Earlier today I read an interesting article about the importance of story telling in making open government data alive for people who are not in the business of following government.
The article was making reference to an interview that Tim Berners-Lee gave to the press in the UK, where he clearly pointed out that the primary users of open government data are going to be members of the press, hence advocating that they should be better at analyzing data.
The article gave an interesting spin to his interview though, highlighting that Sir Tim “has a vested interest in proving the utility of freed government data” and concluding that
if the data being released by governments these days reflects life as it is being lived behind the scenes and on the ground, then we have to imagine that there’s vastly more potential in the data beyond just creating pictures (no matter how rich the data they contain is) and revealing incidents of what looks like government corruption. At the risk of being reductive, politics is about stories. Life is, in many ways, about stories. It’s a constant throughout the history of our species, at least in its more modern stages. […]. But, generally speaking, the story-telling part of the equation gets far less attention in the open government movement than the importance of story telling would seem to dictate.
At last, somebody else is pointing the finger on how reductive the current open government movement is.
I was having a conversation with a few IT executives in Australia today, who expressed doubts about the value of publishing hundreds of thousands of data sets on web sites like data.gov or data.gov.uk (by the way, this seems to have become a competition between who is publishing more data, does not matter for what).
Are we doing all this to ultimately provide value to citizens? Or just to give more fuel to journalists, political activists, bloggers, advocacy groups to draw more readers or supporters? Are normal people like you and me getting anything concrete out of this? Will we or our children ever get more engaged once we are drawn in data or bombarded by more factoids that different groups pull together to make their point?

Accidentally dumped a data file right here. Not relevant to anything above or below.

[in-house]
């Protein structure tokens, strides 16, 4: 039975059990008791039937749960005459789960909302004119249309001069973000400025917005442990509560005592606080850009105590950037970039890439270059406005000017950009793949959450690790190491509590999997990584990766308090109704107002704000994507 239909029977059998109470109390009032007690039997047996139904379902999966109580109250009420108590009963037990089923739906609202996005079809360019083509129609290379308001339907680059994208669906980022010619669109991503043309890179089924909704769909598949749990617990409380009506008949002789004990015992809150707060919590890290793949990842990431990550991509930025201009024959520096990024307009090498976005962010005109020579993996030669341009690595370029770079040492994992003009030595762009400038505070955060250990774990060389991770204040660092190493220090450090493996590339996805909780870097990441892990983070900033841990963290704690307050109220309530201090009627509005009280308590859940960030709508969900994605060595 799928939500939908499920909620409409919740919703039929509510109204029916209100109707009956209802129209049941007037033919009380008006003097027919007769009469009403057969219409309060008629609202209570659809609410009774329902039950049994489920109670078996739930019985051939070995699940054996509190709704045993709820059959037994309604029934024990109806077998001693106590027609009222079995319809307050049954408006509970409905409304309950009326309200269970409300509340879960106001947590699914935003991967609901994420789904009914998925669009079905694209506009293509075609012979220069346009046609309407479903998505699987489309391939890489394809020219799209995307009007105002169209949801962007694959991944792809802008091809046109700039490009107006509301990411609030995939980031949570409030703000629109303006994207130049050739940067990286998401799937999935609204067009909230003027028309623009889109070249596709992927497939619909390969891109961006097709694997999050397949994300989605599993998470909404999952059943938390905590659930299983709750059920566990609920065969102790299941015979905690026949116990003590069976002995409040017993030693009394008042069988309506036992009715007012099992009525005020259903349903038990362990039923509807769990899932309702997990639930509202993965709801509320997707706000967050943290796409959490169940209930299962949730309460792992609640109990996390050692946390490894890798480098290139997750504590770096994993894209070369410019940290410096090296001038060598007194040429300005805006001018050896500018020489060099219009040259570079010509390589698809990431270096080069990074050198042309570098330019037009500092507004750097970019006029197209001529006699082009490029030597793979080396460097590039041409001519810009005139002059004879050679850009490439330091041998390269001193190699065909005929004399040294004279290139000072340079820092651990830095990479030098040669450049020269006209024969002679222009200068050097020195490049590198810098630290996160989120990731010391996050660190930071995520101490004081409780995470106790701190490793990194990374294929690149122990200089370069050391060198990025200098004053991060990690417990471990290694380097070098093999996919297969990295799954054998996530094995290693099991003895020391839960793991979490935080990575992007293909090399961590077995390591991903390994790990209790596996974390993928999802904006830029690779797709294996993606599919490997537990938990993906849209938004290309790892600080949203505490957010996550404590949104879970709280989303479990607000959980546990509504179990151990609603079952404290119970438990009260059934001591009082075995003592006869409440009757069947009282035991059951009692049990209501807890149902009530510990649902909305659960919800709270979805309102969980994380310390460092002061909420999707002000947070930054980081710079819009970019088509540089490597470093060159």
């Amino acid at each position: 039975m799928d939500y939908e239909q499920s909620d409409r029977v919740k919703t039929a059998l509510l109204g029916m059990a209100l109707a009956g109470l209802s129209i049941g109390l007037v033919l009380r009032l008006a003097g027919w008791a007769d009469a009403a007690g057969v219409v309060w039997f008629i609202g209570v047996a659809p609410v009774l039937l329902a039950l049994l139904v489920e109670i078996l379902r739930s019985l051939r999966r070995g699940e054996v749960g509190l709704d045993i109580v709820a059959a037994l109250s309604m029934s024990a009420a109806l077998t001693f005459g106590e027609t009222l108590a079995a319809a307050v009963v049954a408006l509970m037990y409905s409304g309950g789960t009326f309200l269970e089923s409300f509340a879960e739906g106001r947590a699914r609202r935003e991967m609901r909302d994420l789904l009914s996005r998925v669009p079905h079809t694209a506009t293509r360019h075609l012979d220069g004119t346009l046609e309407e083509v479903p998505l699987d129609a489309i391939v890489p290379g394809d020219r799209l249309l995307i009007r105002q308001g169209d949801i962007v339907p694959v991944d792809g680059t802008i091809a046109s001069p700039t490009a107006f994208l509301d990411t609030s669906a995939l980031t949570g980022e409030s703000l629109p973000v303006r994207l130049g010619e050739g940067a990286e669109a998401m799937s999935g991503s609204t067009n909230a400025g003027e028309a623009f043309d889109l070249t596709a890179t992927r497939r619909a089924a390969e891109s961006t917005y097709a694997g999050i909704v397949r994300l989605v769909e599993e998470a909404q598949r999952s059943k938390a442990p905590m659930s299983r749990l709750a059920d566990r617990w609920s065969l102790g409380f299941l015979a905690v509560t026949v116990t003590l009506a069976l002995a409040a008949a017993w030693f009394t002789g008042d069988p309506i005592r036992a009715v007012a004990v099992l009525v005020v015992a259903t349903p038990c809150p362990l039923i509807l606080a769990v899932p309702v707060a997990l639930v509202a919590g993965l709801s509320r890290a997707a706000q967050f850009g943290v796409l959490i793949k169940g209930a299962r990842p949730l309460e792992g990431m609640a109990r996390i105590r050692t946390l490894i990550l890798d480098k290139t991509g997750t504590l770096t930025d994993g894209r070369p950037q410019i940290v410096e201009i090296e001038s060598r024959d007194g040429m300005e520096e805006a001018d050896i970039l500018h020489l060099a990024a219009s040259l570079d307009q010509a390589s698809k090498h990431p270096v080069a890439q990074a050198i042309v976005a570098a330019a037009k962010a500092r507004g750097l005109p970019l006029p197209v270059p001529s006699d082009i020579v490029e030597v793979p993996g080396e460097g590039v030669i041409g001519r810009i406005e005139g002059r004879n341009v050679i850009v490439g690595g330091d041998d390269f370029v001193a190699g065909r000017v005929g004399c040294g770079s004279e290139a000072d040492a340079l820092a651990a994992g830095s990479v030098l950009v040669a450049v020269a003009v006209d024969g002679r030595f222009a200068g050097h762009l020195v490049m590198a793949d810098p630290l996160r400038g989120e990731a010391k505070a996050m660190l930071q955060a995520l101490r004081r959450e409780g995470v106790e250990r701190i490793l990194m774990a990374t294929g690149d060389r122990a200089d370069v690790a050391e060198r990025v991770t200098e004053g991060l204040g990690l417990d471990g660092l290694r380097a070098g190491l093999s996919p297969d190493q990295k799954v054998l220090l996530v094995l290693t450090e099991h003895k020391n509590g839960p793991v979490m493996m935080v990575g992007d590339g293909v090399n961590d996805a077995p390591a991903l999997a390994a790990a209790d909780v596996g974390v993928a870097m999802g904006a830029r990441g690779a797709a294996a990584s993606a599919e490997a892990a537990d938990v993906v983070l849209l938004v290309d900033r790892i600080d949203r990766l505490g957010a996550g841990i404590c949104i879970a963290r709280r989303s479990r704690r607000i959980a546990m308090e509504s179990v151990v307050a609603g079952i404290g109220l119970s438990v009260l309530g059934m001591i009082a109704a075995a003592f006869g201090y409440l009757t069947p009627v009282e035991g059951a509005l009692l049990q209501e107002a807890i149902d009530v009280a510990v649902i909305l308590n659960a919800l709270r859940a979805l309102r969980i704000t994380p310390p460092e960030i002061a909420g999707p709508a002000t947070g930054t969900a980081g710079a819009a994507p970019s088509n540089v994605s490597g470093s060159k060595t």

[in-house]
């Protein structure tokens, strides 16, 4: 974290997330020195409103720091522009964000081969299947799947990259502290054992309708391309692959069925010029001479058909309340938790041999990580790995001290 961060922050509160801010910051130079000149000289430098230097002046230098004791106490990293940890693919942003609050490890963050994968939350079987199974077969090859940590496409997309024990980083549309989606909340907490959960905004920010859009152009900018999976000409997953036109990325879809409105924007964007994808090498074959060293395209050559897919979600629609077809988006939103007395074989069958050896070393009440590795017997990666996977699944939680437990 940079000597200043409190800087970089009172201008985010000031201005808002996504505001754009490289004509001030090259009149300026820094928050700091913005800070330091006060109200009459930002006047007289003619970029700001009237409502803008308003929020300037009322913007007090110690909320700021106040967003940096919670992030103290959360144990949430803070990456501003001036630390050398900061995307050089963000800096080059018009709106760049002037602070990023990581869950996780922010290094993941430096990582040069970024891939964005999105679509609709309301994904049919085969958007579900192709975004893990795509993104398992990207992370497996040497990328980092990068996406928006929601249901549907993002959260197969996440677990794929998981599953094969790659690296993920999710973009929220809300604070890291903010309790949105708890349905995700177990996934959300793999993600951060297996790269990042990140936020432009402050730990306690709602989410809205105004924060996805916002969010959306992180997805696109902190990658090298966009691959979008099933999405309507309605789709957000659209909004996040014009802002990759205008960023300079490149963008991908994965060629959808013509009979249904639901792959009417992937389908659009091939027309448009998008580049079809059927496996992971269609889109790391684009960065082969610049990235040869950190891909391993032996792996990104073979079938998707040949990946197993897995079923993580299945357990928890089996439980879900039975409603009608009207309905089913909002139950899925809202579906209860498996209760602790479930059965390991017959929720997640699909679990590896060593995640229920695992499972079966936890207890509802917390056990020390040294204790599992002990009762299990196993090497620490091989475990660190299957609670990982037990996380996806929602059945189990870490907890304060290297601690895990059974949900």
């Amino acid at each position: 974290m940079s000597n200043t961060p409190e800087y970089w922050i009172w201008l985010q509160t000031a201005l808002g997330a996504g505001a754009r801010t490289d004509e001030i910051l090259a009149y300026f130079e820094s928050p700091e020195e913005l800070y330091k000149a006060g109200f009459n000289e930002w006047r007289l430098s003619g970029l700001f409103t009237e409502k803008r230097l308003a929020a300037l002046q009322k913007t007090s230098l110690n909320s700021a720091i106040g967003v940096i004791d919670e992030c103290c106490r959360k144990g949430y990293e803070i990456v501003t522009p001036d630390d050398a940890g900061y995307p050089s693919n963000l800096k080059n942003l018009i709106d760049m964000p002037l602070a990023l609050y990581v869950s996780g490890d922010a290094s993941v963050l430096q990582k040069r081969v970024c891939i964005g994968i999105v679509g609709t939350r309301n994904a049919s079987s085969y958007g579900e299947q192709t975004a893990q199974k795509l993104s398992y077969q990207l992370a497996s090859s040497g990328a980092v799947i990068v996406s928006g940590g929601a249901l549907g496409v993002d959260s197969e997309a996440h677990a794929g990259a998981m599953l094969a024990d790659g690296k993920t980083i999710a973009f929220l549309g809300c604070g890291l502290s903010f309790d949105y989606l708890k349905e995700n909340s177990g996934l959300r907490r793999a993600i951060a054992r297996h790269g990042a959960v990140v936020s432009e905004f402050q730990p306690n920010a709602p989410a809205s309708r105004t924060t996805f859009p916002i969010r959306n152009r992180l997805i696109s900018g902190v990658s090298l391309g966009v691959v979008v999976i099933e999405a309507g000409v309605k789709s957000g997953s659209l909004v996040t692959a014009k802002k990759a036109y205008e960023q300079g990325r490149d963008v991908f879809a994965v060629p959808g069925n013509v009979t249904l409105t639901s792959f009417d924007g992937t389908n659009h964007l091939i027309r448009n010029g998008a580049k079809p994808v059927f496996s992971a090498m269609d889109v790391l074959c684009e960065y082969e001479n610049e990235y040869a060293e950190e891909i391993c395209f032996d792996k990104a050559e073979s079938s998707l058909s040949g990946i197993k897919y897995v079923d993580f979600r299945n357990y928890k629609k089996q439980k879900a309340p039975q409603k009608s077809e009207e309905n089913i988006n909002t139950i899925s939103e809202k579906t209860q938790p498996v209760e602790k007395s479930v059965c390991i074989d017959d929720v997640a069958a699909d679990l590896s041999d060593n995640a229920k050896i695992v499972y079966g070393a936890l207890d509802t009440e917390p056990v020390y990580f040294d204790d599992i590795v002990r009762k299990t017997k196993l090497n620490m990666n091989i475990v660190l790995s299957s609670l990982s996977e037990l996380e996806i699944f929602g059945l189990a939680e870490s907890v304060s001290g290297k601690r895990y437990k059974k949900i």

I’d love to see open government to turn toward making government not only more transparent, but more effective and efficient. I’d love to see open data to have a reason that goes beyond just creating a better tool for the press and other pretty small target audiences.
But is there really anybody seriously leading that charge at the political level, having the guts to demonstrably focus open government on having an impact on each and every one of us? And for how long will this be left to anonymous and courageous government employees who understand this and do so almost undercover, below the radar screen, while their executives and political leaders – as well as many self-proclaimed government 2.0 experts – keep making their bold pronouncements on publishing more data sets, launching more application contests and –ultimately – ticking more boxes?